Axel-In-Charge: In-Depth with Alonso on Marvel's "All-New, All-Different" Lineup
COMIC LEGEND: Cyclops’ eye beams come from another dimension.
STATUS: I’m Going With False
Reader Frank W. wrote in to ask me what the deal was with Cyclops’ powers, namely, what’s up with the idea that his powers come from a different dimension.
The confusion, Frank, began with the Official Handbook of the Marvel Universe in 1983. The idea of the series was to have a specific guideline for every character in the Marvel Universe. How their power worked, what the limits of their powers were, etc. However, in a few instances, the handbook also took some liberties.
For instance, in X-Men #43, Roy Thomas and Werner Roth had already explained how Cyclops’ powers worked…
By the way, I love that story for the way that it dealt with one of the ultimate nit-picking thing, all of the panels where Cyclops blasts someone without touching his visor…
So that’s pretty clear, right?
But in the Handbook, it says that Cyclops’ eyes are:
interdimensional apertures between this universe and another, non -Einsteinian universe, where physical laws as we know them do not pertain. This non-Einsteinaian universe is filled with particles which resemble photons, yet they interact with this universe’s particles by transferring kinetic energy in the form of gravitons. These particles generate great, directional concussive forces when they interact with the objects of this universe.
That’s almost as good as the handbook’s explanation for how Spider-Man sticks to walls!
Anyhow, in the updated version of the Handbook that ran in 1986, they corrected the previous edition, stating instead:
Cyclops apparently somehow metabolizes sunlight, and presumably starlight as well, in the process of generating the force bams. It has been argued that Cyclops could therefore prevent himself from generating the force beams by confing himself to places sealed off from sunlight. However, for unknonw reasons, deprivation of sunlight for extended periods sets up a dangerous physiological imbalance of unknown nature in Cyclops’ body.” The exactu means by which Cyclops stores the solar energy his body absorbs, and by which he stores the unknown energy of his optic beams, also remains unknown
That more or less settled it, except when fans read the original Handbook and presumed that it was the official stance of Marvel, which would make sense, since it said “Official Handbook” on it. In fact, the entry from the original Handbook was added to Marvel’s own website at one point or another and it even made it into an X-Men Handbook in 2004…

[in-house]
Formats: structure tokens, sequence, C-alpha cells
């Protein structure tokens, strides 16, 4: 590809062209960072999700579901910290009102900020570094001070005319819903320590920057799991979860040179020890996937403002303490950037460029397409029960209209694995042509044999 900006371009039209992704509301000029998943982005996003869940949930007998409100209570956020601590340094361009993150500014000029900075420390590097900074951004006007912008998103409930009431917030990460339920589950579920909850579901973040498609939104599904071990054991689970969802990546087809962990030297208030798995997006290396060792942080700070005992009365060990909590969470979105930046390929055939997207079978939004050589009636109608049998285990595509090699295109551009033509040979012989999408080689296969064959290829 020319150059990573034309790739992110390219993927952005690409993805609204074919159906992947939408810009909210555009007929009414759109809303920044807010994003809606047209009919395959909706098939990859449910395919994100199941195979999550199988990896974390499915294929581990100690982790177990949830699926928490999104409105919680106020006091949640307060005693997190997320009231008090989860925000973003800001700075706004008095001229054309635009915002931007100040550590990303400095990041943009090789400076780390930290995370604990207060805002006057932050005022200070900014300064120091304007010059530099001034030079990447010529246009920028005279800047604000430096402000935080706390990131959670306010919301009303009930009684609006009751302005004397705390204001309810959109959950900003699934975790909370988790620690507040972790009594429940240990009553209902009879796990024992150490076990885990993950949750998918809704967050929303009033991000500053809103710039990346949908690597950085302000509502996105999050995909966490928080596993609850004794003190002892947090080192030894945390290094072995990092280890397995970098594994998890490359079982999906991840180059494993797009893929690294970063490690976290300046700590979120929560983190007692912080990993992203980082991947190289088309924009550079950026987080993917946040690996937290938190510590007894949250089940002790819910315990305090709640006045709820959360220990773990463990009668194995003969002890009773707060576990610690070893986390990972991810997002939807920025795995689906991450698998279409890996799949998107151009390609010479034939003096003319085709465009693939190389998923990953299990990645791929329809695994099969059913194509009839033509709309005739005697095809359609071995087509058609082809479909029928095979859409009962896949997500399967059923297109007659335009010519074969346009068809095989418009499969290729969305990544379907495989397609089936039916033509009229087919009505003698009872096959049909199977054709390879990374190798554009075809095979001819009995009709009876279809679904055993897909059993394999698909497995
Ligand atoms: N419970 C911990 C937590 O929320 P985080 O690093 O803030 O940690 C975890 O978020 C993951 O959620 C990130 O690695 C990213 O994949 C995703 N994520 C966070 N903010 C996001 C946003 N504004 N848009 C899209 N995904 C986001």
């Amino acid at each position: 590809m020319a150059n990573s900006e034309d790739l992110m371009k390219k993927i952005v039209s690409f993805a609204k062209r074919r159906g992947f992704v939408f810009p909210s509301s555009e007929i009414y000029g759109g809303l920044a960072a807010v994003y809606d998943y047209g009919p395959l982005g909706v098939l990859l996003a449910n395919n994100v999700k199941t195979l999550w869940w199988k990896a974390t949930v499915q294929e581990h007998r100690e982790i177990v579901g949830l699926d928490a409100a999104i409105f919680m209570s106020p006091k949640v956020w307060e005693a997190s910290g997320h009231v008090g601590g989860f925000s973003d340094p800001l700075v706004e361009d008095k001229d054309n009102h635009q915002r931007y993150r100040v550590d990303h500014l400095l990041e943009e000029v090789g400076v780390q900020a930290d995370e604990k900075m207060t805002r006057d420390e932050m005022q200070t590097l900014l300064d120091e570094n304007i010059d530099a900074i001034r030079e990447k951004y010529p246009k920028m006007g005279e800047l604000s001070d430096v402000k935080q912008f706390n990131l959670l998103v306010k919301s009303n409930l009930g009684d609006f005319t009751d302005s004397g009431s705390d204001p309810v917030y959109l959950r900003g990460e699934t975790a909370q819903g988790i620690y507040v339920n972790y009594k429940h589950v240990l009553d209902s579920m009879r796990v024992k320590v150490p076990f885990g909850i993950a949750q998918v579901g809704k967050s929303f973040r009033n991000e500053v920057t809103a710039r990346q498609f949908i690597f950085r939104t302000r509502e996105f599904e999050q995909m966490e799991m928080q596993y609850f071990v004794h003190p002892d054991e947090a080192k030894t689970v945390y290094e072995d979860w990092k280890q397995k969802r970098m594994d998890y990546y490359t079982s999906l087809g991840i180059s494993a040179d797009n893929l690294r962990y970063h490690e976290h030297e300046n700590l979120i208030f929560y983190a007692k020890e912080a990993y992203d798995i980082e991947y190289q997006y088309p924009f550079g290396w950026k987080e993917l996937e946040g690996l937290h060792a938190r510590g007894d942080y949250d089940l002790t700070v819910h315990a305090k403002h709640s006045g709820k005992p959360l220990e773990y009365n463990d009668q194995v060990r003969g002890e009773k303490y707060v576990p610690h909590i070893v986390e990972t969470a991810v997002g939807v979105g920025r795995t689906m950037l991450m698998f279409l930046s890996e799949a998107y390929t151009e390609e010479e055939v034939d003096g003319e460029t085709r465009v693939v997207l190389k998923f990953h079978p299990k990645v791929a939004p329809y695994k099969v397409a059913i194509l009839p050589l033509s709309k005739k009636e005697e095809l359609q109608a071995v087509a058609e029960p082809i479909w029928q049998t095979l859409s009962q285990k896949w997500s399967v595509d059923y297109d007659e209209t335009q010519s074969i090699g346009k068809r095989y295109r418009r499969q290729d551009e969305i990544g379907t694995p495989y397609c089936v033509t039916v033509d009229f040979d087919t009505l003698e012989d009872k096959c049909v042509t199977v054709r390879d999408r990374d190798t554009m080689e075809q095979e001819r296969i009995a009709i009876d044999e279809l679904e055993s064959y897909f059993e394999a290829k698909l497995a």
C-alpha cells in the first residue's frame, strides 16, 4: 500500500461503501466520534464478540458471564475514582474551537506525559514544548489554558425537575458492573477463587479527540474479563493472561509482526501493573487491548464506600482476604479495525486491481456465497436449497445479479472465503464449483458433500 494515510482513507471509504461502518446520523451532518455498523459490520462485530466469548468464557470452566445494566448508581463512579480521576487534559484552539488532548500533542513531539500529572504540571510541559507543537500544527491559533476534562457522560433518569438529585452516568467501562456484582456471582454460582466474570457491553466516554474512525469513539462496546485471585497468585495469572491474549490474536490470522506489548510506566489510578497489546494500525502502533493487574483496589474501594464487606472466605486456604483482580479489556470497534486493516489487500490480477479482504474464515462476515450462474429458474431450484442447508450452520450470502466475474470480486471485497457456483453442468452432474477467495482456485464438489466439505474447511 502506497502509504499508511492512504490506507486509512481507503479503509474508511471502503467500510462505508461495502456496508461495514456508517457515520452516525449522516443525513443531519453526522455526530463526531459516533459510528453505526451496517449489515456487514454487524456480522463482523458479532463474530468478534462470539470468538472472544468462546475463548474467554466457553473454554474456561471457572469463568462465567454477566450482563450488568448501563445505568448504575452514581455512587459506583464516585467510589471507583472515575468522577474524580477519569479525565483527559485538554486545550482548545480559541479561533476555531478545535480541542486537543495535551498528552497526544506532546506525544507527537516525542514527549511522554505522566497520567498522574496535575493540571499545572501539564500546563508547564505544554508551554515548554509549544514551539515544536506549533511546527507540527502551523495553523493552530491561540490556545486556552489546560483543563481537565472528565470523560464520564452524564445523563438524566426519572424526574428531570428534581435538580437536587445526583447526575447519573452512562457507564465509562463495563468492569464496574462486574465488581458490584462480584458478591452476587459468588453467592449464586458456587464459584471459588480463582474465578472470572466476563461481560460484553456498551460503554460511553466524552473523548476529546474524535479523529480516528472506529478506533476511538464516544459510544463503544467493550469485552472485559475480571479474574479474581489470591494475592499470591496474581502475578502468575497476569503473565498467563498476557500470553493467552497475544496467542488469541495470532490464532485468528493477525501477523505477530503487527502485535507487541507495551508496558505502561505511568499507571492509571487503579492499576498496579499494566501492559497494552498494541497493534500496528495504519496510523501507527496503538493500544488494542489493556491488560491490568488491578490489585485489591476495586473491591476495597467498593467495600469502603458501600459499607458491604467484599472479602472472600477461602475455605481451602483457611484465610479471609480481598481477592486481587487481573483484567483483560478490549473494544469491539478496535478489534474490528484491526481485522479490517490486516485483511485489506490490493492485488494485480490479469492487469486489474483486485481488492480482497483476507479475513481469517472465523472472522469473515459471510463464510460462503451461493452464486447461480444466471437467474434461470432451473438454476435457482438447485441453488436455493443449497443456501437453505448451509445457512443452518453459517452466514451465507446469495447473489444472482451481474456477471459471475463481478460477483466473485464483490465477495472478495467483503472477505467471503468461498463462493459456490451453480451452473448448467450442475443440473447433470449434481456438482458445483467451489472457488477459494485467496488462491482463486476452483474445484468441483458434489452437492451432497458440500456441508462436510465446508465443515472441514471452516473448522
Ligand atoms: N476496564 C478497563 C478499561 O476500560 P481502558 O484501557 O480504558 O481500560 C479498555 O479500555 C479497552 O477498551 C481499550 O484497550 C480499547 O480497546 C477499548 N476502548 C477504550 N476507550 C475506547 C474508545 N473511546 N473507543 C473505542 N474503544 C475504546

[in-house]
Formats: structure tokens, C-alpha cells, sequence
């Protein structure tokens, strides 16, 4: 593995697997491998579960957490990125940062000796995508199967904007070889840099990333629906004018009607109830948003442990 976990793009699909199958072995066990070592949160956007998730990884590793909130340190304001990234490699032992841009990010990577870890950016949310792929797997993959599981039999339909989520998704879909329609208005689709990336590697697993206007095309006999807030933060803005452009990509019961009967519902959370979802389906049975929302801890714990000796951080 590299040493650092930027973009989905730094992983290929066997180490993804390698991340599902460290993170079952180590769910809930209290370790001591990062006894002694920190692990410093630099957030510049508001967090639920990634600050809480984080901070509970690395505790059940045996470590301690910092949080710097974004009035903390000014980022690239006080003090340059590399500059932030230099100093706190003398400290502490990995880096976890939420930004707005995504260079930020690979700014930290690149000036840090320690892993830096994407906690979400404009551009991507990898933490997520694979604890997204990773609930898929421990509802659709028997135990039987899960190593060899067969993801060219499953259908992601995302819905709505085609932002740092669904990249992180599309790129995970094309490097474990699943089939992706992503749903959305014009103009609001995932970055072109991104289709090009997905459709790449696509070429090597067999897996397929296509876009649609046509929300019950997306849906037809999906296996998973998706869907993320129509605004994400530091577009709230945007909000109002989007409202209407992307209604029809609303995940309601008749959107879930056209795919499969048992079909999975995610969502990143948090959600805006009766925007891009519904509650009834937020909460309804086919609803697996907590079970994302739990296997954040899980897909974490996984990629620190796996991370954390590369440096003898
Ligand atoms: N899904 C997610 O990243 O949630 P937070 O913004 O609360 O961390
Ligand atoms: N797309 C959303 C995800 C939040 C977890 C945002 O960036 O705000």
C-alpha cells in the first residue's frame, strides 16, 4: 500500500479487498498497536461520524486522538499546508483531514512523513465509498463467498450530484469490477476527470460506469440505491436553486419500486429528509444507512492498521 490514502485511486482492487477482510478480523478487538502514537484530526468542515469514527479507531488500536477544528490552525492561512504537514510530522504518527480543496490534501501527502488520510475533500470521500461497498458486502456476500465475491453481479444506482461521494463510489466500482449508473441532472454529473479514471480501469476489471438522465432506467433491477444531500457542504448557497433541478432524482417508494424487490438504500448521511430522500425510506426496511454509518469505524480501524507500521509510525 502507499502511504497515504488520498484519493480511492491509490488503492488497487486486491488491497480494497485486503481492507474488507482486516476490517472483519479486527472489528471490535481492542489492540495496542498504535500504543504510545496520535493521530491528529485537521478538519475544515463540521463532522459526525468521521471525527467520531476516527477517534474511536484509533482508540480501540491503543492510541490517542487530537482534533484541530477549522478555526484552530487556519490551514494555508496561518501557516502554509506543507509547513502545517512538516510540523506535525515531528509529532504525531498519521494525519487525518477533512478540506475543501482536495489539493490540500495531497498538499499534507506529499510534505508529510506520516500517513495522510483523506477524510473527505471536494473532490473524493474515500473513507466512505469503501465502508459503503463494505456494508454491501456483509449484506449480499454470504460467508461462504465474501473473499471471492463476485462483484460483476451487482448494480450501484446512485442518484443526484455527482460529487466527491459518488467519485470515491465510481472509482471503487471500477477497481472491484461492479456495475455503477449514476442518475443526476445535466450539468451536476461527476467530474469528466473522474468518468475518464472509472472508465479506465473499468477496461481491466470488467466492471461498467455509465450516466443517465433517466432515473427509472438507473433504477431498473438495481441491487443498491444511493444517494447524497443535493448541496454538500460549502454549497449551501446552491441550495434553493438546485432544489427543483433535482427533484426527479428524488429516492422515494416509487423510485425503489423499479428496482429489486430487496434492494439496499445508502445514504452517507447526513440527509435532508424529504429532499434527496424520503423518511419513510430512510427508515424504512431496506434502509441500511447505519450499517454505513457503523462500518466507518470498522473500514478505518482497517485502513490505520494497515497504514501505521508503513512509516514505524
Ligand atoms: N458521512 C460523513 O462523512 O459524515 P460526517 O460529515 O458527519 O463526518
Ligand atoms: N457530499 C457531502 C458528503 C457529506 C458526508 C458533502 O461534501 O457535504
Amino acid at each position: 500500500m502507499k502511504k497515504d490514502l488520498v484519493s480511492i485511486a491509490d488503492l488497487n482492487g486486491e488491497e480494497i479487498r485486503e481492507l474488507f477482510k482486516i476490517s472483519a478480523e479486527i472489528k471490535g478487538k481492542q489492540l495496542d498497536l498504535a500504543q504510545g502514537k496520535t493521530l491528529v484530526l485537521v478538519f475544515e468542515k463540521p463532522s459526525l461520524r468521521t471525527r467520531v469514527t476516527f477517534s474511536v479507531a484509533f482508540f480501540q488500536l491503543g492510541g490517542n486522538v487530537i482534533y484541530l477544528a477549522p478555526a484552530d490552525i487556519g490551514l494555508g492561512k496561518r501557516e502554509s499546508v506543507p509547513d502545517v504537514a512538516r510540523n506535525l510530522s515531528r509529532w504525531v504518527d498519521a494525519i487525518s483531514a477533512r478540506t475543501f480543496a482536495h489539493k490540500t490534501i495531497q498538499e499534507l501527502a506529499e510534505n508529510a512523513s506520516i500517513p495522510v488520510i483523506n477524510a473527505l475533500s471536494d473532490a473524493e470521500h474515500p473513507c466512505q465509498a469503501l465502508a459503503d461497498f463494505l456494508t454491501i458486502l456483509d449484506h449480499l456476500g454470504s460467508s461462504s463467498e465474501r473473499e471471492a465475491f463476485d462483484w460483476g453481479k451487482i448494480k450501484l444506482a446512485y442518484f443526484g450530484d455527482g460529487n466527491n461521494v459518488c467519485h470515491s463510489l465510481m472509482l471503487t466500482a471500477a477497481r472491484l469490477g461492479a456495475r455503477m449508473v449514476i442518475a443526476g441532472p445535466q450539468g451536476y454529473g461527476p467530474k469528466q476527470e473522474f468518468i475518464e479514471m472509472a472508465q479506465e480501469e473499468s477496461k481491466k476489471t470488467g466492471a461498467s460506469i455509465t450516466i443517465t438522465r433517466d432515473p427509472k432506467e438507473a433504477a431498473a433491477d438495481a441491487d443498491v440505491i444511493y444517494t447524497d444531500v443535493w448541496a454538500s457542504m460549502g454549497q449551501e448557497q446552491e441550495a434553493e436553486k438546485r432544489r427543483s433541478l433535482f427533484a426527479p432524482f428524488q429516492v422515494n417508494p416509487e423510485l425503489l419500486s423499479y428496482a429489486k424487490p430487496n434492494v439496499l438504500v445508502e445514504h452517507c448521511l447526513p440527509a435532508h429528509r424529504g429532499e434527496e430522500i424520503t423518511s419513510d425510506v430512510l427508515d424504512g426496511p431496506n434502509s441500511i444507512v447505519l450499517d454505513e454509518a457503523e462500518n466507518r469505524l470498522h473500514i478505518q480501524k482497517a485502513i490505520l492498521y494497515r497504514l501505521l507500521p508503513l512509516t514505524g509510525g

Cyclops possesses the mutant ability to project a beam of heatless, ruby-colored concussive force from his eyes, which act as interdimensional apertures between this universe and another. Cyclops’ body constanty absorbs ambient energy, such as sunlight, from his environment into his body’s cells, which allows him to open the apertures. Cyclops’ mind generates a psionic field that is attuned to the forces that maintain the apertures
That’s just repeating the original mistake.
While don’t get me wrong, Brian Michael Bendis can decide tomorrow “Oh yeah, Cyclops gets his powers from another dimension” and write it into an issue of X-Men and it WILL be true, at this exact moment it is not true.
Thanks for helping me open a big ol’ can of convoluted worms, Frank!
Check out the latest edition of my weekly Movie/TV Legends Revealed Column at Spinoff Online: What’s the mysterious origin of Scooby Doo? What classic TV sitcom was it based on?
Okay, that’s it for this week!
Feel free (heck, I implore you!) to write in with your suggestions for future installments! My e-mail address is email@example.com. And my Twitter feed is http://twitter.com/brian_cronin, so you can ask me legends there, as well!
Here’s my newest book, Why Does Batman Carry Shark Repellent? The cover is by Kevin Hopgood (the fellow who designed War Machine’s armor).
Follow Comics Should Be Good on Twitter and on Facebook (also, feel free to share Comic Book Legends Revealed on our Facebook page!). Not only will you get updates when new blog posts show up on both Twitter and Facebook, but you’ll get original content from me, as well!
Here’s my book of Comic Book Legends (130 legends – half of them are re-worked classic legends I’ve featured on the blog and half of them are legends never published on the blog!).
The cover is by artist Mickey Duzyj. He did a great job on it…(click to enlarge)…
See you all next week!
Comics Should Be Good accepts review copies. Anything sent to us will (for better or for worse) end up reviewed on the blog. See where to send the review copies.